# c++ Why is this true and not false?

I'm trying to understand why `! ( ( true || false ) && false )` is `true` and not `false` but I can't seem to figure it out.

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Why do you think it could be true? `X and false` is always false, so `not (X and false)` is always true. – bames53 Apr 5 '14 at 15:26

``````! ( ( true || false ) && false )
``````

is equal to

``````! ( ( true ) && false )
``````

which is

``````! (  false )
``````

which is

``````true
``````
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``````true || false == true
true && false == false
!false == true
``````
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Try to go through it one-by-one:

`! ( ( true || false ) && false )`

`3 ( ( 1 ) 2 )`

1) `true || false` => true because it is true if at least either of them is true.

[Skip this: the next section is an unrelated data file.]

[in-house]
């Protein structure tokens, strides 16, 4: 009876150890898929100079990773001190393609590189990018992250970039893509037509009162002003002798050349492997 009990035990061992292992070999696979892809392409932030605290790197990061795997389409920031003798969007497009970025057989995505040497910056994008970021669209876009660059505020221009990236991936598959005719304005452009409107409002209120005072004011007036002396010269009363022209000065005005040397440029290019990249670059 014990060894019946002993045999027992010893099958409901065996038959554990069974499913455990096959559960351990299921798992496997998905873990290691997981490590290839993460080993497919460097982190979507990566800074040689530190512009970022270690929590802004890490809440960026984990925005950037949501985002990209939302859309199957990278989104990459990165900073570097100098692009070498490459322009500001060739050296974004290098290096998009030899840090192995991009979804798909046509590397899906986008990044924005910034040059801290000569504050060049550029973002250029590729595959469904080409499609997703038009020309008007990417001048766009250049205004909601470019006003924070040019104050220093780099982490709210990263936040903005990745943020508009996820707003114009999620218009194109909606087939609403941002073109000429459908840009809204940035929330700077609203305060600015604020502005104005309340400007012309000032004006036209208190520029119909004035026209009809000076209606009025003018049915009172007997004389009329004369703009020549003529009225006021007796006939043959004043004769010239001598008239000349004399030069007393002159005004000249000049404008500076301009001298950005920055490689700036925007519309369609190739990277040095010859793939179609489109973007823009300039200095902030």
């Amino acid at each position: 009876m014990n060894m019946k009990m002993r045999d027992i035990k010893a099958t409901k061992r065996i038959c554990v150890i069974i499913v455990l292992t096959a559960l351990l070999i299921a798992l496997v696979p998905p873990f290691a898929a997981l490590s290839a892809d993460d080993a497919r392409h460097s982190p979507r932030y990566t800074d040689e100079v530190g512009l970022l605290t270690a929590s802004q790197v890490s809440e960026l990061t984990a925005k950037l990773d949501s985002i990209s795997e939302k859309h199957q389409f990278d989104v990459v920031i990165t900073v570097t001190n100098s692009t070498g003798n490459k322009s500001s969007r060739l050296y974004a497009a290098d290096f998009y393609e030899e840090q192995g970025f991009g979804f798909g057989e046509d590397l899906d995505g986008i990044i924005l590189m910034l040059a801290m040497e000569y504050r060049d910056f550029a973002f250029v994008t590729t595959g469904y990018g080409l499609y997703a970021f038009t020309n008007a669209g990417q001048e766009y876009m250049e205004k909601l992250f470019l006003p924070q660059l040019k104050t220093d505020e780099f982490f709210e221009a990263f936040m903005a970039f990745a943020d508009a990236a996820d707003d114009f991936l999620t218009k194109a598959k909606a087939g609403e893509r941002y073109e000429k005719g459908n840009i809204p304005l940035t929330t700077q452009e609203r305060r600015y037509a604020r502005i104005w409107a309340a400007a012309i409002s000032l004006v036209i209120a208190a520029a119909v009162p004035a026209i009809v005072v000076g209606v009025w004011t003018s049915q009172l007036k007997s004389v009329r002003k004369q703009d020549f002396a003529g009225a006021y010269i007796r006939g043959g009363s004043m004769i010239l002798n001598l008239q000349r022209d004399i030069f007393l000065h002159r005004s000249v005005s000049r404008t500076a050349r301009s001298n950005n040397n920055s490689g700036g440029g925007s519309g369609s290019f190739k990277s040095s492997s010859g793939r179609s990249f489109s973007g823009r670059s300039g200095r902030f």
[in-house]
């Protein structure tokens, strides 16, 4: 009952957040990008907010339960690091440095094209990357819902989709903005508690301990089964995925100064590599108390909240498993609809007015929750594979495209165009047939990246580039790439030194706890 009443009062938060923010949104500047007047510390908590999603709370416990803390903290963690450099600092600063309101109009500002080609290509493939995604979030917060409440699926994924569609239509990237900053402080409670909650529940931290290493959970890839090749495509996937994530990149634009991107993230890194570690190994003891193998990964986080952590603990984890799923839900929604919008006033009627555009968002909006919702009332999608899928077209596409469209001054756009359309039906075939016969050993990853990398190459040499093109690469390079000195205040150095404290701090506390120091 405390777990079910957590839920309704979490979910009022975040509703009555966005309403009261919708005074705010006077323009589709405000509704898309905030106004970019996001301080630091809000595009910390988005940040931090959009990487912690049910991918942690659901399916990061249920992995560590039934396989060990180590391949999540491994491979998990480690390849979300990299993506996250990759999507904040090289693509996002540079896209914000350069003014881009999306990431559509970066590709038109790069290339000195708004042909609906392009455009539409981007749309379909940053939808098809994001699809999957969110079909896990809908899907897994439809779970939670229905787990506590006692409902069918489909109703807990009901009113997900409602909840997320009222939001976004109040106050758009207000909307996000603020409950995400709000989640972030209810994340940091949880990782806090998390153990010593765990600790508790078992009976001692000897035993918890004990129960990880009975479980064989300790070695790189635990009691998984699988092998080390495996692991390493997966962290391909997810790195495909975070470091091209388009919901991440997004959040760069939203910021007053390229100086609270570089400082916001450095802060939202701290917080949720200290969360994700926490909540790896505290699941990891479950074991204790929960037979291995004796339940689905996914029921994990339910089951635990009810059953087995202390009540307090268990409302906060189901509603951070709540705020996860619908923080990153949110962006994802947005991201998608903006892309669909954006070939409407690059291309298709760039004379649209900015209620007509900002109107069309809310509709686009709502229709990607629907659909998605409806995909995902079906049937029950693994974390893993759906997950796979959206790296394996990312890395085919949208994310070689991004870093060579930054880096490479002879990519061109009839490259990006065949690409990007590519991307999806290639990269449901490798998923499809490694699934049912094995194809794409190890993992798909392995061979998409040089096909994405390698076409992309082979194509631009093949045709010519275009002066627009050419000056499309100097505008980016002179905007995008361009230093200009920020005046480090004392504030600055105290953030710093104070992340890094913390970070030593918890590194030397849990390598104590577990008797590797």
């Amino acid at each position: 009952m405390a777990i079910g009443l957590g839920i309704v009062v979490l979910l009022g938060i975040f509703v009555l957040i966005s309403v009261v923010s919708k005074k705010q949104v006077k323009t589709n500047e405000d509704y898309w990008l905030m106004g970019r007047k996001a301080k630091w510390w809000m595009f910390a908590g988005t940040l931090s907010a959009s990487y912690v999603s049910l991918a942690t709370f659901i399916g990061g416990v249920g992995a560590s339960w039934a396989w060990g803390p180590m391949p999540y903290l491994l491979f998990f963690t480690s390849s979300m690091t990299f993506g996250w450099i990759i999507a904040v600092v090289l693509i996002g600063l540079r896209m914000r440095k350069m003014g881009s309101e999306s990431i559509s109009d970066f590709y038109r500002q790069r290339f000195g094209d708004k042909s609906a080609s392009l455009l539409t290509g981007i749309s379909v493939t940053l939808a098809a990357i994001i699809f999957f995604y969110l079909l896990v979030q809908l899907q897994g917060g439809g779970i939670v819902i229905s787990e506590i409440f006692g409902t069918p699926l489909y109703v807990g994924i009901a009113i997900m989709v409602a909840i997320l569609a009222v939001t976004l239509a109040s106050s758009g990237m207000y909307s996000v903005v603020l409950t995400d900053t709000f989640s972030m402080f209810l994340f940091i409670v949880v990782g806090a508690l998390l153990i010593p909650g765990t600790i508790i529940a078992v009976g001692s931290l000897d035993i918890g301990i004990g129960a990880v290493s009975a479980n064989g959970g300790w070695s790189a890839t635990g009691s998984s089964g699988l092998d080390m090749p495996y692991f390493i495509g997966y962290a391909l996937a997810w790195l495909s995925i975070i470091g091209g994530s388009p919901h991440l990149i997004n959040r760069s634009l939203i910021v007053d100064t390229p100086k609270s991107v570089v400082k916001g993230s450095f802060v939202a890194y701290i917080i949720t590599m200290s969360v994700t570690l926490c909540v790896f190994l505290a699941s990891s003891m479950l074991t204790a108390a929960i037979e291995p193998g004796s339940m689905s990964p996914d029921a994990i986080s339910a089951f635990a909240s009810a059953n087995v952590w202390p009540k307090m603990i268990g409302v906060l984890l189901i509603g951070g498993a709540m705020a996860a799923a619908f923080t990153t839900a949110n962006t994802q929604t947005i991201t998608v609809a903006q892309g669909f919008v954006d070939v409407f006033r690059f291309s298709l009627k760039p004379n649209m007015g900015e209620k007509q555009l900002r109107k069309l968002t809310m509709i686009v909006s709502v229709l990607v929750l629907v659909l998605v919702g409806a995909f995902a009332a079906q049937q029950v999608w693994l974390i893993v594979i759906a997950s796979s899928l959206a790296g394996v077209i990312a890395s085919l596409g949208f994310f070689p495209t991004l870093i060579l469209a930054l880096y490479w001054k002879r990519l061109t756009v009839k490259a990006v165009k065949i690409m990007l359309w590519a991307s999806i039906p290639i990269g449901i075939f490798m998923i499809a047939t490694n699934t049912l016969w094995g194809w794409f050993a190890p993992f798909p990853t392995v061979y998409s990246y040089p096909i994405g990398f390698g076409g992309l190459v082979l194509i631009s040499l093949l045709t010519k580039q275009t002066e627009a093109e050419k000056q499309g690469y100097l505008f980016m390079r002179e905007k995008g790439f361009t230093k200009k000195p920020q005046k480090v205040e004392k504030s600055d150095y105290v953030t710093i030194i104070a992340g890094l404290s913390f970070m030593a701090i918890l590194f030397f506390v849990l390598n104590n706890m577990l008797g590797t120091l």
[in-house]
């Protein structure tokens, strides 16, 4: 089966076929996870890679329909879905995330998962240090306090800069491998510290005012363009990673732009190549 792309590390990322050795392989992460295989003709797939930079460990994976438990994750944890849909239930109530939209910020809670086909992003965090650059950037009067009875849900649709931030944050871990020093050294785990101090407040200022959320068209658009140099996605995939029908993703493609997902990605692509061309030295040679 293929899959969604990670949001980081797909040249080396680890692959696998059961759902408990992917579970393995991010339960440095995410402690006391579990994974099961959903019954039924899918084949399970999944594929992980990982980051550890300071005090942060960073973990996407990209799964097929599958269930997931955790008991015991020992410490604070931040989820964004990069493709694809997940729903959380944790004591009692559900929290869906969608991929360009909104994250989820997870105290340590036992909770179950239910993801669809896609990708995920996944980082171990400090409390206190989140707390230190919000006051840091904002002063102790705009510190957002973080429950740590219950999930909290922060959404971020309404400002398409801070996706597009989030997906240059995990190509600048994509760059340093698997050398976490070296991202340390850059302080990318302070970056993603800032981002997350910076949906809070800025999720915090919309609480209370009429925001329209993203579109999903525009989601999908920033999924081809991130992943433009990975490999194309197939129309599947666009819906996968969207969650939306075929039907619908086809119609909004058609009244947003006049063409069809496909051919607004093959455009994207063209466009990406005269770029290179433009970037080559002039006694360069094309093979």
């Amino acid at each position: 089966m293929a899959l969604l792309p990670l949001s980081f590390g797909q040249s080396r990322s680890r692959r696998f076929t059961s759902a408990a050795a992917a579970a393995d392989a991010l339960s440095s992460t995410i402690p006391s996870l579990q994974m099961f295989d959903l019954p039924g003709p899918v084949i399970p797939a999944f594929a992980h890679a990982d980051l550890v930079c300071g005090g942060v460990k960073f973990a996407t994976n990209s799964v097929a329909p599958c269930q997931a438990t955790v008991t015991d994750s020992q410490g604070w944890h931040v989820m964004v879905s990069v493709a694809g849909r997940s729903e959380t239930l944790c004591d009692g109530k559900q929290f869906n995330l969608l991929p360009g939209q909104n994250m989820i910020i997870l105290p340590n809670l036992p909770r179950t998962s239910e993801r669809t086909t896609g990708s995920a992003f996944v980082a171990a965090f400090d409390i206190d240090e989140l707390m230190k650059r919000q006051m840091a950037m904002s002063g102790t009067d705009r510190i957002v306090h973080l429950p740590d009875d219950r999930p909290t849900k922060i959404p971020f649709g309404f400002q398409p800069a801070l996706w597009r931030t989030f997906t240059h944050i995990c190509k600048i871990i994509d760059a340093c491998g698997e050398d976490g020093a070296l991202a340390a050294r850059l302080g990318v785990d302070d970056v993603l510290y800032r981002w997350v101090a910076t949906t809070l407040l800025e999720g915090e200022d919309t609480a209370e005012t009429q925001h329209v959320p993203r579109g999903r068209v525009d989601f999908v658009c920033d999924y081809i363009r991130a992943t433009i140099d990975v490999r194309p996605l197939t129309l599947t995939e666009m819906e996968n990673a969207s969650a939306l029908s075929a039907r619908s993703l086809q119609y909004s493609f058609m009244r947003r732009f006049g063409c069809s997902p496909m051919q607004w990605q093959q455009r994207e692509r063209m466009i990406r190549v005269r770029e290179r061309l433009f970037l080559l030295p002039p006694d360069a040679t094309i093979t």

2) `true && false` => false because it is only true if both are true, i.e. if at least either of them is false, it evaluates to false.

3) `!(false)` => true because '!' means negation, the negation of false is true, and the negation of true is false.

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For these kind of Boolean logic issues I always try to break it into steps.

So for this the first condition

``````    ( true || false )
``````

This is equal to true as you're saying true OR false

The next condition can now be read as

``````   ( true && false )
``````

Which is false

The final bit that makes it true as oppssed to false is the !

The final part can be equated to

``````    !( false )
``````

The ! flips the value so the final statement is true

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